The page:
As a few of you know, I applied to be an expert on this year's Alliance PvP Tournament, but for reasons beyond my, and CCP's, control (namely the fact that I am in Japan right now) prevented me from making the final selection pool. I have no idea if I would have made it or not, honestly, but the only way to find out is to apply next time once I am stateside again, I suppose.
There has been a bit of controversy about some of the alliances in the tournament brackets this time around, or rather there has been a lot of rabbling about who is not in the brackets. Missing are heavy hitters such as Band of Brothers, HUN Reloaded (would-be defending champs), Red Alliance, and Terra Incognita. In their place are some relative unknowns, some of whom are almost assuredly alliances made solely for this purpose. Many people are understandably a bit put off by this, especially since the tournament bracket only allows for 40 entries as of the time of writing. The reason that many of this big names are missing is not due to a reluctance to compete, but rather the fact that registration is first come, first served.
In the past, this system has not failed CCP, and there have in fact been cases where reminders had to be put up in order to fill all 40 slots. With the expansion of the rules in the last tournament to allow more tactical flexibility and give less advantage to the insanely wealthy, however, more and more groups are willing to give it a chance. This means that some of the big dogs who thought they could rest on their laurels are instead going to be out in the cold. This is unfortunate, as it means that we will miss out on some good action, no doubt.
Now, many are clamoring for reserved spots to be set aside for those alliances in the PVP "elite." While I do agree that a reserved spot for the defending champion is a good idea, and possibly for the returning semi-finalists, I also think that it goes against what the tournament is all about. Last time, for example, a relatively unknown team (HUN Reloaded) took home the prize, with the heavy favorite (Band of Brothers) being knocked out by 10 Star Fraction Thoraxes. The playing field has been leveled a great deal recently, so I am all for letting the little guys have their shot at the PvP giants.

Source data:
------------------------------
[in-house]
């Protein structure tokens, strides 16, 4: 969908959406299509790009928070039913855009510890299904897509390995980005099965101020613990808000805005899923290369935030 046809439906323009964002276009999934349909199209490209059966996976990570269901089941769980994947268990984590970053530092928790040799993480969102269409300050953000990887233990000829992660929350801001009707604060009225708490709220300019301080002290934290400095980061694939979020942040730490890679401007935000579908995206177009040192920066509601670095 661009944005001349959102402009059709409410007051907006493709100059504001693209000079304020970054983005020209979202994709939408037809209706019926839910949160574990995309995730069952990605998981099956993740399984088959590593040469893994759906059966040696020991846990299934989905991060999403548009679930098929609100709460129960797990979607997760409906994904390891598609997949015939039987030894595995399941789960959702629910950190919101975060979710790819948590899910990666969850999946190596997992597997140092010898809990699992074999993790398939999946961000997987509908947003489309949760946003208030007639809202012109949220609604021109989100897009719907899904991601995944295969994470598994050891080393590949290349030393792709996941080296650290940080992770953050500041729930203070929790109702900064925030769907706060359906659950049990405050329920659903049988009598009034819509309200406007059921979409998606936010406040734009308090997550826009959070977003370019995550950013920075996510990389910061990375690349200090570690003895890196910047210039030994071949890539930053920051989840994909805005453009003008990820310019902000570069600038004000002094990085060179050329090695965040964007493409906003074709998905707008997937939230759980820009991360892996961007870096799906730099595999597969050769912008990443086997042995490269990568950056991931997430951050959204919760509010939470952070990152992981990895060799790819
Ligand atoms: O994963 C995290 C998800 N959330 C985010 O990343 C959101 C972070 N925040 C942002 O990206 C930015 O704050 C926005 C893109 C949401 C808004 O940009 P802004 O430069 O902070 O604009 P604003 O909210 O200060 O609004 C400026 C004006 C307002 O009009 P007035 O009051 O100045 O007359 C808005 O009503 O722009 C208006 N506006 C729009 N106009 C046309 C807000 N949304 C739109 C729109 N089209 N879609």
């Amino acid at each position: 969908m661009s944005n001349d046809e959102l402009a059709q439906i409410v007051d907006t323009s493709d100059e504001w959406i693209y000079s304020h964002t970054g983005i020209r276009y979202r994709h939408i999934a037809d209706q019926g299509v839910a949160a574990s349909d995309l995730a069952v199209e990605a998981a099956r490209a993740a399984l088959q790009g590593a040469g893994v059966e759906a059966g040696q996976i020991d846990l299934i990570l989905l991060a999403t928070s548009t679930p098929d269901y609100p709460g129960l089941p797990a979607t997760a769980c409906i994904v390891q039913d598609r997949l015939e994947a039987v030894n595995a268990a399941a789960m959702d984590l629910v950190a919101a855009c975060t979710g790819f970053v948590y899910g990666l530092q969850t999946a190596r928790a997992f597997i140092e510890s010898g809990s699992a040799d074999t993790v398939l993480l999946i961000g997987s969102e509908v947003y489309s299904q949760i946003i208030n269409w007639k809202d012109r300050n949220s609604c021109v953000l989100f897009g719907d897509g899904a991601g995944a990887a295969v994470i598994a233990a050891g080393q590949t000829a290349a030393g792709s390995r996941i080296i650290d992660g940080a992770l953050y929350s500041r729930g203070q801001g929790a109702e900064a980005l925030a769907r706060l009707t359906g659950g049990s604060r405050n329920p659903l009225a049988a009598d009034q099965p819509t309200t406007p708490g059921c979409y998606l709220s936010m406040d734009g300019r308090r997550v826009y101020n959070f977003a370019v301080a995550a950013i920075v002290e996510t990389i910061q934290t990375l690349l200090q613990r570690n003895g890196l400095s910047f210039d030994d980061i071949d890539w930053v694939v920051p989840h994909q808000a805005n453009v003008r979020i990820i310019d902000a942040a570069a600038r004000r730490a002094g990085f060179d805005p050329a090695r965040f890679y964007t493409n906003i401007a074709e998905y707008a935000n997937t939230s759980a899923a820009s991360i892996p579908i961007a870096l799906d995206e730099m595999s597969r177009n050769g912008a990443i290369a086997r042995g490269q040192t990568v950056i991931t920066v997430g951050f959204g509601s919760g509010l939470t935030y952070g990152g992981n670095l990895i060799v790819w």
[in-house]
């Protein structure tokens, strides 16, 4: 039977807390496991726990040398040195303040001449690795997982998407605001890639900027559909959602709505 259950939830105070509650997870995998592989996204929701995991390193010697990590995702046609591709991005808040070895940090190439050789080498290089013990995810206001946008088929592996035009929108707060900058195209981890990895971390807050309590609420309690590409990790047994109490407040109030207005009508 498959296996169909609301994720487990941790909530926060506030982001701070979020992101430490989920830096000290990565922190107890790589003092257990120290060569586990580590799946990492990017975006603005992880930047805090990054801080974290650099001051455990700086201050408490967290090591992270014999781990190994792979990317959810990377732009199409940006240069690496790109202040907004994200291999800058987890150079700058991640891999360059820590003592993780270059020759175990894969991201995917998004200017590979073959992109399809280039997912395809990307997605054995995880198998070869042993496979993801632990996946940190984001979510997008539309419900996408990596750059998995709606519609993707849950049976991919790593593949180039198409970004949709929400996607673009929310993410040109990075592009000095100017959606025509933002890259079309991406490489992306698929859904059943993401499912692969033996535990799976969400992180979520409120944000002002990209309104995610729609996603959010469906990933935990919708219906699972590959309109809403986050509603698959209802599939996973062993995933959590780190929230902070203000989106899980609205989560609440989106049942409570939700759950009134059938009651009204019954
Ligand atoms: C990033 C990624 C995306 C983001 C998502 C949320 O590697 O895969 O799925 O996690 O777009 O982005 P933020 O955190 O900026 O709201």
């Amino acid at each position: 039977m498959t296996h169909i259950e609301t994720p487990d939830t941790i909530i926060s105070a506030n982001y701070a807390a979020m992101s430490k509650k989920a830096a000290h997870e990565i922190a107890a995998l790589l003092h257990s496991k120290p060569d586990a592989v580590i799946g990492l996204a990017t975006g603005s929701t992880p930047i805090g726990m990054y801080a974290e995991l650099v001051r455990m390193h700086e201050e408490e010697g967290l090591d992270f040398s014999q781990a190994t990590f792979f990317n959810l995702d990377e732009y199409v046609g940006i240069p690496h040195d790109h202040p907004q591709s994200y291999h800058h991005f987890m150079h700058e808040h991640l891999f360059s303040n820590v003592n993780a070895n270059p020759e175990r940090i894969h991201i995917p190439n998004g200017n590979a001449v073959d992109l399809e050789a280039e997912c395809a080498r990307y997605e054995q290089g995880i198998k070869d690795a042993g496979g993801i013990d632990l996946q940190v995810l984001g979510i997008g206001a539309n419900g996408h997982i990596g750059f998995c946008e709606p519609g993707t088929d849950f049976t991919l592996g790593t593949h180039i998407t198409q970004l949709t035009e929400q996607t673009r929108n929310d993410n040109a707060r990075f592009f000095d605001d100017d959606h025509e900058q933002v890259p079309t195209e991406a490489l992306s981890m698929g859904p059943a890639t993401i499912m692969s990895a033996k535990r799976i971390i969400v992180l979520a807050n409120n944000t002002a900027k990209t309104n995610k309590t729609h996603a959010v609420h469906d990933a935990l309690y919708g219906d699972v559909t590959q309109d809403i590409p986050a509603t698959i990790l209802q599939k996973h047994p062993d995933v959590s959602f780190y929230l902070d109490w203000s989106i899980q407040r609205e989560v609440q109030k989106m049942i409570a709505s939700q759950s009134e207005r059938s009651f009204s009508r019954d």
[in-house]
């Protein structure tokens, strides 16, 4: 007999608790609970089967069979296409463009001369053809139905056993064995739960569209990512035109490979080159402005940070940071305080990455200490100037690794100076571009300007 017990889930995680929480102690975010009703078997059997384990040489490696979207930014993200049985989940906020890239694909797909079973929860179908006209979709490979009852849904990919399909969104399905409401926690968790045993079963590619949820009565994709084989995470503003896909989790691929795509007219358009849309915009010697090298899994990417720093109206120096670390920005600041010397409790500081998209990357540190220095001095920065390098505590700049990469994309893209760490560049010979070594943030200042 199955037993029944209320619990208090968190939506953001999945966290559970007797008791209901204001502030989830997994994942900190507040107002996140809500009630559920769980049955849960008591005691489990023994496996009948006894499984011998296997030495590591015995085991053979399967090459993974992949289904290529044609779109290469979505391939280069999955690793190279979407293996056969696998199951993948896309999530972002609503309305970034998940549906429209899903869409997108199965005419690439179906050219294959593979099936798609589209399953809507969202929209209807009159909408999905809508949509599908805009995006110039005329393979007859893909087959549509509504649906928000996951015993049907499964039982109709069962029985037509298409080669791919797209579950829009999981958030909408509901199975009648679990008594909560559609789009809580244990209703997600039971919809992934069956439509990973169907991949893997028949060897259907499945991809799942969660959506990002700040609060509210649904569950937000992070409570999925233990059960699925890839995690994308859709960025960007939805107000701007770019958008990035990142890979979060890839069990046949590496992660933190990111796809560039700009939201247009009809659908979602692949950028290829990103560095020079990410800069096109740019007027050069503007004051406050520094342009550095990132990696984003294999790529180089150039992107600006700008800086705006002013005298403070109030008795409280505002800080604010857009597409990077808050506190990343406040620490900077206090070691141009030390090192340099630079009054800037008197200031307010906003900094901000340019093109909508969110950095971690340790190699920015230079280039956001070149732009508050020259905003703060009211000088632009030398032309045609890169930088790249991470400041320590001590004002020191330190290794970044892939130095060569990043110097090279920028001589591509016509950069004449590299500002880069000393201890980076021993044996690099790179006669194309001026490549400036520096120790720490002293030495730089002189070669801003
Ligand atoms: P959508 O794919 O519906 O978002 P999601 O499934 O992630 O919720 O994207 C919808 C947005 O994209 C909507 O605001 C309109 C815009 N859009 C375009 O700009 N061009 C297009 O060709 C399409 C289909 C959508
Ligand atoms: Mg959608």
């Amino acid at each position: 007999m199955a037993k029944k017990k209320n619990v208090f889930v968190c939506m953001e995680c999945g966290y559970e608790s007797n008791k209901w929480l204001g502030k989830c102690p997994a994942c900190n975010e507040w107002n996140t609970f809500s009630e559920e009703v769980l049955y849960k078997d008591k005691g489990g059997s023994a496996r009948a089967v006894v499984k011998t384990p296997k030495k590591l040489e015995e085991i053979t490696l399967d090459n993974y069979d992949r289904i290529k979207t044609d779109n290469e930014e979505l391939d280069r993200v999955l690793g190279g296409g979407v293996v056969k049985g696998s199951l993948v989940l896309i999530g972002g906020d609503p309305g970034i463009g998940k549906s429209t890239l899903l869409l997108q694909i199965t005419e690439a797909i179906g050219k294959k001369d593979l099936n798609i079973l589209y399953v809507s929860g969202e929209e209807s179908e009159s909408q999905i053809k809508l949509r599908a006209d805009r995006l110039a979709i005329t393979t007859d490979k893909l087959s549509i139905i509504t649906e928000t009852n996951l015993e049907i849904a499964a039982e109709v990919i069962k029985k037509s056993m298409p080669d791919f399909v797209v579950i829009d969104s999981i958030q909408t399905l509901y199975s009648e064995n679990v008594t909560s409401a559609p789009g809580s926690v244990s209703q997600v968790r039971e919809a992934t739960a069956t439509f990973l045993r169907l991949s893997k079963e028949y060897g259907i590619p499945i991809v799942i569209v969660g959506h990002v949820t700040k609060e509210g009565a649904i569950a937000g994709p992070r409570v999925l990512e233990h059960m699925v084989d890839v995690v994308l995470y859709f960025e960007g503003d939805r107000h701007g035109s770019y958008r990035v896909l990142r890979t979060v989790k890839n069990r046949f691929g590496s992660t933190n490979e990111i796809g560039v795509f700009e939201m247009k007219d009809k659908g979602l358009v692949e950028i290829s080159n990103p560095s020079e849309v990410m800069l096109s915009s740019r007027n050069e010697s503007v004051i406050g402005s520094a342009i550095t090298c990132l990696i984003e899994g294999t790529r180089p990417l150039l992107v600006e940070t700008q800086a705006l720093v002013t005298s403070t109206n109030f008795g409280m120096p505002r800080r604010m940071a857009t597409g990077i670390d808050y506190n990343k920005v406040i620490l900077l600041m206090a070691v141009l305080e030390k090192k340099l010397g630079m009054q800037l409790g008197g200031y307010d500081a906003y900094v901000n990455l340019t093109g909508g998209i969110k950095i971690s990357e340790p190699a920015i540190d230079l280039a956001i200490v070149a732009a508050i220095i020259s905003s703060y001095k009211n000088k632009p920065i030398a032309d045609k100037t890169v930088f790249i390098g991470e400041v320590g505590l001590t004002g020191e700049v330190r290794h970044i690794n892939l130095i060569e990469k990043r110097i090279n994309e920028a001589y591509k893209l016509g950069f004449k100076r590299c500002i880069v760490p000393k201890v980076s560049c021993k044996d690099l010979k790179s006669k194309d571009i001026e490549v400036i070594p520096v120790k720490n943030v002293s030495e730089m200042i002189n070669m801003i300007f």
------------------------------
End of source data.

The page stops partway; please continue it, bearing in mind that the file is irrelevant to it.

I think a better solution is to simply expand the brackets for next time. It's clearly a bit late to re-structure and re-schedule the plans of people who are already taking vacation from work to jaunt to Reykjavik for two weeks to do the commentary for this thing. My suggestion is that, instead of doing a 64 team bracket live on the air, that they do what television broadcasters do with sporting events, and simply don't show every one live. With most of the alliances, you have known quanitites, so you know who is likely to perform, and who is likely to fold. In the past, we've been kept waiting on the live broadcasts for teams to show, things to be fixed, etc. If there were more matches being recorded but not broadcast live, it gives the option of expanding the scheduling slots of the tournament without putting extra strain on the commentators, especially if some of the matches were recorded during the week days between the two weekends of the tournament.
My final answer to some of the big players not being in is, "Too bad." Of course, since my alliance is in, it's easy for me to say that. All the same, I think that this just demonstrates that EVE does have something for every group, and you don't have to be Goonswarm or BoB to participate on the epic stage in EVE.
The Fifth Alliance Tournament is scheduled to begin on February 29th, and run for two weekends.
For further discussion on the issue, check out Warp Drive Active Podcast #27 with Winterblink and Urban Mongral. I know they are also wanting to do a tournament preview show, so keep an eye out for that.
This week's poll was a way to initially test the waters for the reception of the community who cares enough about blogs to click a link on the official forums to a new EVE blog. So far, the comedy answers are winning, with "No" in a distant third, and "Yes" dwelling in the cellar with 0 votes.